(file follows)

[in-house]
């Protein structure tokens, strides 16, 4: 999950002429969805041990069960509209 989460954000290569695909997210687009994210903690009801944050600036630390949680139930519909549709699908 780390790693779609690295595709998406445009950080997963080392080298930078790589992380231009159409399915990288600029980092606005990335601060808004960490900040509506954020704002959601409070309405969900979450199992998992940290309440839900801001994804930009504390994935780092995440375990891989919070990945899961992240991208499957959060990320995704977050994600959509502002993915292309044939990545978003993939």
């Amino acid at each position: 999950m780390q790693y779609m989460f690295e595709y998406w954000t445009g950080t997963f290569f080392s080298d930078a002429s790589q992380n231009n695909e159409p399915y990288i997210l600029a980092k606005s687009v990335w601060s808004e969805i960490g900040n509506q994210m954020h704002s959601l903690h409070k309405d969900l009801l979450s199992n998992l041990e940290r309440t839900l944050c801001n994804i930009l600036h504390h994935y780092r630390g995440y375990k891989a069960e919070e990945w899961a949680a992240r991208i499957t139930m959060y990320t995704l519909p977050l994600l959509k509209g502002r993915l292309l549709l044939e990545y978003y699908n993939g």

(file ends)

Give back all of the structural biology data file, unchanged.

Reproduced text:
[in-house]
């Protein structure tokens, strides 16, 4: 999950002429969805041990069960509209 989460954000290569695909997210687009994210903690009801944050600036630390949680139930519909549709699908 780390790693779609690295595709998406445009950080997963080392080298930078790589992380231009159409399915990288600029980092606005990335601060808004960490900040509506954020704002959601409070309405969900979450199992998992940290309440839900801001994804930009504390994935780092995440375990891989919070990945899961992240991208499957959060990320995704977050994600959509502002993915292309044939990545978003993939």
């Amino acid at each position: 999950m780390q790693y779609m989460f690295e595709y998406w954000t445009g950080t997963f290569f080392s080298d930078a002429s790589q992380n231009n695909e159409p399915y990288i997210l600029a980092k606005s687009v990335w601060s808004e969805i960490g900040n509506q994210m954020h704002s959601l903690h409070k309405d969900l009801l979450s199992n998992l041990e940290r309440t839900l944050c801001n994804i930009l600036h504390h994935y780092r630390g995440y375990k891989a069960e919070e990945w899961a949680a992240r991208i499957t139930m959060y990320t995704l519909p977050l994600l959509k509209g502002r993915l292309l549709l044939e990545y978003y699908n993939g």